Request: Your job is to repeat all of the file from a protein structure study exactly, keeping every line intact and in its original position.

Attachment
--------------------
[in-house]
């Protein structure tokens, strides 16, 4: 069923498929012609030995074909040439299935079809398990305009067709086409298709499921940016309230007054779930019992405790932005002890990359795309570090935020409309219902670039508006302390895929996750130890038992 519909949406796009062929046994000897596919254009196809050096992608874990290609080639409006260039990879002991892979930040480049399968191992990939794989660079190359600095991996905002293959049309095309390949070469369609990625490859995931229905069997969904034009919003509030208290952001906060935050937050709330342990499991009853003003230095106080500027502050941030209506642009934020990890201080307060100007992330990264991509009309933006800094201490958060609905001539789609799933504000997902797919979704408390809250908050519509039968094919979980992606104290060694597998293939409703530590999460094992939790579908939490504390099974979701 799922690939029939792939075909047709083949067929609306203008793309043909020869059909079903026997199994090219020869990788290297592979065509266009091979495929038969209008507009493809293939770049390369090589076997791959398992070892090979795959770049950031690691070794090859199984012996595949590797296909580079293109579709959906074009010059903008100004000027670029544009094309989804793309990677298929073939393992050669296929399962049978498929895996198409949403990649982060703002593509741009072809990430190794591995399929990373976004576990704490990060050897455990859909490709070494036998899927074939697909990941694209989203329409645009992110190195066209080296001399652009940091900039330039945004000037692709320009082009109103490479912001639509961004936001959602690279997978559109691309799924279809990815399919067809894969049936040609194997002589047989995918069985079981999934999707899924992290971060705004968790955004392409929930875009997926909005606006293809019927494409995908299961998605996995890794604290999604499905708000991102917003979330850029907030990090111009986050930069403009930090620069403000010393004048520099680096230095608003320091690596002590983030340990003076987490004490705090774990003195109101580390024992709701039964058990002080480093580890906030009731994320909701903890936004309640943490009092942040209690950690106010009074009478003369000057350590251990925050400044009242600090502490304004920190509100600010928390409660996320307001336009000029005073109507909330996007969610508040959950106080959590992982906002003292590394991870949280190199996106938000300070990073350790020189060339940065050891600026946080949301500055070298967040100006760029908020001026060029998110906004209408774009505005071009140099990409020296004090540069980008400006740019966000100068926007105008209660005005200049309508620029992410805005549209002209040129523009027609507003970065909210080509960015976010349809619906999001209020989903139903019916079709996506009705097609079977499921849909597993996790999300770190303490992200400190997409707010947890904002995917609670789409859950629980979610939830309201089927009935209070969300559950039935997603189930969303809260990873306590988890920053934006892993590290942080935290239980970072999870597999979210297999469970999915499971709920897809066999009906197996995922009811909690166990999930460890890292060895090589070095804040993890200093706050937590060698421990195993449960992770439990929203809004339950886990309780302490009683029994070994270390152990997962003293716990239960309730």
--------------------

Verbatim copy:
[in-house]
């Protein structure tokens, strides 16, 4: 069923498929012609030995074909040439299935079809398990305009067709086409298709499921940016309230007054779930019992405790932005002890990359795309570090935020409309219902670039508006302390895929996750130890038992 519909949406796009062929046994000897596919254009196809050096992608874990290609080639409006260039990879002991892979930040480049399968191992990939794989660079190359600095991996905002293959049309095309390949070469369609990625490859995931229905069997969904034009919003509030208290952001906060935050937050709330342990499991009853003003230095106080500027502050941030209506642009934020990890201080307060100007992330990264991509009309933006800094201490958060609905001539789609799933504000997902797919979704408390809250908050519509039968094919979980992606104290060694597998293939409703530590999460094992939790579908939490504390099974979701 799922690939029939792939075909047709083949067929609306203008793309043909020869059909079903026997199994090219020869990788290297592979065509266009091979495929038969209008507009493809293939770049390369090589076997791959398992070892090979795959770049950031690691070794090859199984012996595949590797296909580079293109579709959906074009010059903008100004000027670029544009094309989804793309990677298929073939393992050669296929399962049978498929895996198409949403990649982060703002593509741009072809990430190794591995399929990373976004576990704490990060050897455990859909490709070494036998899927074939697909990941694209989203329409645009992110190195066209080296001399652009940091900039330039945004000037692709320009082009109103490479912001639509961004936001959602690279997978559109691309799924279809990815399919067809894969049936040609194997002589047989995918069985079981999934999707899924992290971060705004968790955004392409929930875009997926909005606006293809019927494409995908299961998605996995890794604290999604499905708000991102917003979330850029907030990090111009986050930069403009930090620069403000010393004048520099680096230095608003320091690596002590983030340990003076987490004490705090774990003195109101580390024992709701039964058990002080480093580890906030009731994320909701903890936004309640943490009092942040209690950690106010009074009478003369000057350590251990925050400044009242600090502490304004920190509100600010928390409660996320307001336009000029005073109507909330996007969610508040959950106080959590992982906002003292590394991870949280190199996106938000300070990073350790020189060339940065050891600026946080949301500055070298967040100006760029908020001026060029998110906004209408774009505005071009140099990409020296004090540069980008400006740019966000100068926007105008209660005005200049309508620029992410805005549209002209040129523009027609507003970065909210080509960015976010349809619906999001209020989903139903019916079709996506009705097609079977499921849909597993996790999300770190303490992200400190997409707010947890904002995917609670789409859950629980979610939830309201089927009935209070969300559950039935997603189930969303809260990873306590988890920053934006892993590290942080935290239980970072999870597999979210297999469970999915499971709920897809066999009906197996995922009811909690166990999930460890890292060895090589070095804040993890200093706050937590060698421990195993449960992770439990929203809004339950886990309780302490009683029994070994270390152990997962003293716990239960309730």